At Mumbrella’s Travel Marketing Summit, littleBIG Founder, Sally Harley, led a panel discussion with leading tourism operators (and our clients) Meg Dalla Lana, GM Marketing & Customer Experience at Queen Victoria Market; Mark Hemetsberger, Head of External Engagement at Sovereign Hill Museums Association; and Marc Sleeman, CEO of the Grampians Tourism Board.
The group discussed the ‘slow traveller’ – the individuals or groups who choose a region or city to settle into for a week or more and discover it gradually. Big thanks to our panellists for their generous and practical contributions and thanks to Mumbrella and fellow industry for a great day of content and conversations.
Here’s our roundup of the best insights:
1) Slow travellers are a growing audience
A more engaged, “slow,” laidback traveller – keen on sustainability, indigenous stories and other cultural factors – continues to be a growing segment particularly among intrastate visitors.
2) Time spent is down, money spent is up
While the time spent in destination is reducing, yield is up.
3) Travellers want low-risk accomodation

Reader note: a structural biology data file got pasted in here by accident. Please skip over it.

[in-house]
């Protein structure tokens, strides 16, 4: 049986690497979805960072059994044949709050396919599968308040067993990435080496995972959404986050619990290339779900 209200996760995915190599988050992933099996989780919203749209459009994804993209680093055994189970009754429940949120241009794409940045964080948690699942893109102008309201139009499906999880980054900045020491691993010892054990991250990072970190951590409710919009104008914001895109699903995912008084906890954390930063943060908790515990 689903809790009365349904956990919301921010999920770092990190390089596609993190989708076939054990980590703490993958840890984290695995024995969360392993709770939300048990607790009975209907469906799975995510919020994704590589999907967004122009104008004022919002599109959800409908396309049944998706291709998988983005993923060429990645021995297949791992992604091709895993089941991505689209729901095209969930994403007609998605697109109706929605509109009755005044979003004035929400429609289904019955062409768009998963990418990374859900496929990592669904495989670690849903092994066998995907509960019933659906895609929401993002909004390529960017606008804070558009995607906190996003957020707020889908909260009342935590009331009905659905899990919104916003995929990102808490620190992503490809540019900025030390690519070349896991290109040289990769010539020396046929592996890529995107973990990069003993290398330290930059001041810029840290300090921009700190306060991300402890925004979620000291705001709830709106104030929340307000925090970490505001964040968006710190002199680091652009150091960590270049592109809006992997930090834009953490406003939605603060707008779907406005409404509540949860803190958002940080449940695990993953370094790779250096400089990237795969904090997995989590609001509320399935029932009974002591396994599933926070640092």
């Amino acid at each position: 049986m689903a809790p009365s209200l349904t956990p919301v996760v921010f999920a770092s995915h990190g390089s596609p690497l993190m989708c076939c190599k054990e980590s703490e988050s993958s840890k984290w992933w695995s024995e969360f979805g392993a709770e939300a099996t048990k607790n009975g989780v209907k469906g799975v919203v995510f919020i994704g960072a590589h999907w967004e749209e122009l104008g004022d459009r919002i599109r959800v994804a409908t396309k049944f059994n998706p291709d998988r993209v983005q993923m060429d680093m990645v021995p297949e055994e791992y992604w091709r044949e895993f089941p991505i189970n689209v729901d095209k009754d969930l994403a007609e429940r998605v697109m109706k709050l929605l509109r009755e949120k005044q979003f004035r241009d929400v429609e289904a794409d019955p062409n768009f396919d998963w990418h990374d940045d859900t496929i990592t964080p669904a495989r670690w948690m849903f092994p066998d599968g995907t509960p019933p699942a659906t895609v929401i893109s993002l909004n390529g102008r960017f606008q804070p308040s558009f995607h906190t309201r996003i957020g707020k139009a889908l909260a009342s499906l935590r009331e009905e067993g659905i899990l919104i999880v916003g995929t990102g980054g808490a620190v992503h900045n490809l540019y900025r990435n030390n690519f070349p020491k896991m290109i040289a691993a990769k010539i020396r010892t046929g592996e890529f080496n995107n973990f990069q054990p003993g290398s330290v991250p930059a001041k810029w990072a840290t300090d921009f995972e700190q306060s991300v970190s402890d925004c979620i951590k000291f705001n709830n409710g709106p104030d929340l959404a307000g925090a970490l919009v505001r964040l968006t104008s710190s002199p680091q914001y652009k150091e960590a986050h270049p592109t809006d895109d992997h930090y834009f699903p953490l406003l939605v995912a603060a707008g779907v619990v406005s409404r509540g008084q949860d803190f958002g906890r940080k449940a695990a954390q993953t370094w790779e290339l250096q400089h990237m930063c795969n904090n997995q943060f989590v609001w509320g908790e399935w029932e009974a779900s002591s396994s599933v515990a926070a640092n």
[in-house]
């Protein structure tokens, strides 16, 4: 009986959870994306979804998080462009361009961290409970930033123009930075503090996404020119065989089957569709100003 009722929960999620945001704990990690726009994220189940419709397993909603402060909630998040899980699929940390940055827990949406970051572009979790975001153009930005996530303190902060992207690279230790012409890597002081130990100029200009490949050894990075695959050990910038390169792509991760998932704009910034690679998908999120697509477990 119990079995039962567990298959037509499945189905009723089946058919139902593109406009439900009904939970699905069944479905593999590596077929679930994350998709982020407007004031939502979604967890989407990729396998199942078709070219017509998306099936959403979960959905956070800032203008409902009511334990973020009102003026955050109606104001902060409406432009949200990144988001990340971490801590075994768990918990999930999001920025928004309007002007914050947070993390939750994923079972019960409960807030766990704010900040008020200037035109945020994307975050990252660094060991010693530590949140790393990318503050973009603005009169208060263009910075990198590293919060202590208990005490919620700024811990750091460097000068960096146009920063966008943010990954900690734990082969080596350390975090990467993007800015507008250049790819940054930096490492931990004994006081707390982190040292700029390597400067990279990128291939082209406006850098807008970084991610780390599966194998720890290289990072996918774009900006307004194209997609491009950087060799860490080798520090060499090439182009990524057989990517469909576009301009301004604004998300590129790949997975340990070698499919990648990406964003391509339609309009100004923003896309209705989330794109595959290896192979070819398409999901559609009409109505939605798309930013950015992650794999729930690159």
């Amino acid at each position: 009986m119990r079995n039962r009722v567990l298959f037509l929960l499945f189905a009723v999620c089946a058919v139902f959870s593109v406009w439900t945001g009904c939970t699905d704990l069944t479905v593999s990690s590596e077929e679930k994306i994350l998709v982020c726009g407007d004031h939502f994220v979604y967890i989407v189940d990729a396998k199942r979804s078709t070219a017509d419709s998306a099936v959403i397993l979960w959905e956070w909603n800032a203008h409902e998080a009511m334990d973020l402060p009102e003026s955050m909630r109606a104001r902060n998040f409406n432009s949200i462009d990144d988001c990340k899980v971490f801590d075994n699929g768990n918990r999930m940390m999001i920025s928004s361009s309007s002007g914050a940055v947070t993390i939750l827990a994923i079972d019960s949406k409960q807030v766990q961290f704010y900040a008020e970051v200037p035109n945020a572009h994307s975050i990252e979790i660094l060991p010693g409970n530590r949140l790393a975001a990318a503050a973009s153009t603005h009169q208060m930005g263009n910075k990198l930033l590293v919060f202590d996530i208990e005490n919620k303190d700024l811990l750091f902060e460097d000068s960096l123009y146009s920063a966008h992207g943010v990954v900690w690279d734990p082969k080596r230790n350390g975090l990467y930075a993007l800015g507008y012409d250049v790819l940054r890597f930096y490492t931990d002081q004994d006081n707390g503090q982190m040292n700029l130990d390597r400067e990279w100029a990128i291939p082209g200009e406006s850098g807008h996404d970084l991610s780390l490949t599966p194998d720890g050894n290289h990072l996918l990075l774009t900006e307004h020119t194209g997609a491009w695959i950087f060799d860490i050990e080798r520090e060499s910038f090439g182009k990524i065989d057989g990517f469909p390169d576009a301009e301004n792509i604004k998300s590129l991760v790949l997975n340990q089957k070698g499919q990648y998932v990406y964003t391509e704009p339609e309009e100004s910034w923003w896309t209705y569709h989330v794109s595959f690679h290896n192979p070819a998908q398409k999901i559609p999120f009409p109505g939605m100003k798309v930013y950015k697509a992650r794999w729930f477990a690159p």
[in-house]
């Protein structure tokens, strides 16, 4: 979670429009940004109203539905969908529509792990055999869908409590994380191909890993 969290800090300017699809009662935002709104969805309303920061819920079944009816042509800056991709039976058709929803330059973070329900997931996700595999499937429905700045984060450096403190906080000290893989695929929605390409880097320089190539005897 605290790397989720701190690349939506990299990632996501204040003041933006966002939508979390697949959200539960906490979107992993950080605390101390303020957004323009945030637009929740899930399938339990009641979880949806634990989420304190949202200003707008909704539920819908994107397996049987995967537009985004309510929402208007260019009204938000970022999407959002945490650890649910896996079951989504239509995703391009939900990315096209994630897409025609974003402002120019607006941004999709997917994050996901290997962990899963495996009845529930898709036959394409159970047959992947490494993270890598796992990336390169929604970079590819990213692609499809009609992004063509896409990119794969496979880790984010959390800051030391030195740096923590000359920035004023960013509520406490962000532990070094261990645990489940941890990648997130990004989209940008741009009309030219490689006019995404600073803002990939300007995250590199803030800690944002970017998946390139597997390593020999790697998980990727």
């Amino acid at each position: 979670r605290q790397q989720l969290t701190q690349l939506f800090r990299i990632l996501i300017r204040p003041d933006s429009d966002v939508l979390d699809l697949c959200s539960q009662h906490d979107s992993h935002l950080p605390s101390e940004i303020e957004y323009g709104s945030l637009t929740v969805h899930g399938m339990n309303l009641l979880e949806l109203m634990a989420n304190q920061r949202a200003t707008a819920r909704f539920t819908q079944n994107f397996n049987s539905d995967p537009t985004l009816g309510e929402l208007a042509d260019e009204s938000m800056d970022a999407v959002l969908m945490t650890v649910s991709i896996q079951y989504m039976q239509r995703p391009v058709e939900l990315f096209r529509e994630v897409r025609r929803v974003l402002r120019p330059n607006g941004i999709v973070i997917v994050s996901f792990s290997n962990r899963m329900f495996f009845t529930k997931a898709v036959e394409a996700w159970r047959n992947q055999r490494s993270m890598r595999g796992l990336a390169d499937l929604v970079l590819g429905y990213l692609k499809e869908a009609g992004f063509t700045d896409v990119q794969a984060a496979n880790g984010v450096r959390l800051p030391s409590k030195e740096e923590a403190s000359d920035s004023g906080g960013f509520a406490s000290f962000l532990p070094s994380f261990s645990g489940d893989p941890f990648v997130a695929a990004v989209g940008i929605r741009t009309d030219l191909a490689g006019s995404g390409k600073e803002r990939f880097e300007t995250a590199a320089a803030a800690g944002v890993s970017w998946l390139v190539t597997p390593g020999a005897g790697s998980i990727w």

A desire to minimise Covid risks has seen increased demand for self-driven trips and guest-controlled Airbnb-style or campervanning accommodation.
4) Promotion during Covid drove bookings post-lockdown
The Visit Grampians Covid experience demonstrated compellingly that optimising a digital presence early can grow audiences, even when travel isn’t possible. An engaged digital following combined with targeted advertising and influencer campaigns converted into speedy operator bookings for Visit Grampians.
5) The importance of re-inventing to re-invigorate
Covid didn’t create new problems, it just magnified existing ones particularly with regards to creating more urgent reasons for Victorians to visit destinations. For Sovereign Hill, a lasting, dynamic focus on creating innovative products for local intrastate markets was key.
6) Bespoke experiences drive market visitation
Active, animated spaces with more experiences lure locals and visitors. Major partnerships were an invaluable tool for Queen Victoria Market who teamed up with Melbourne Food and Wine Festival and the Melbourne Fringe Festival to bring festival hubs and an extensive program of both food and cultural events to the market. This, in turn, brought new and more bespoke ways to experience the market and increased ‘dwell’ time.
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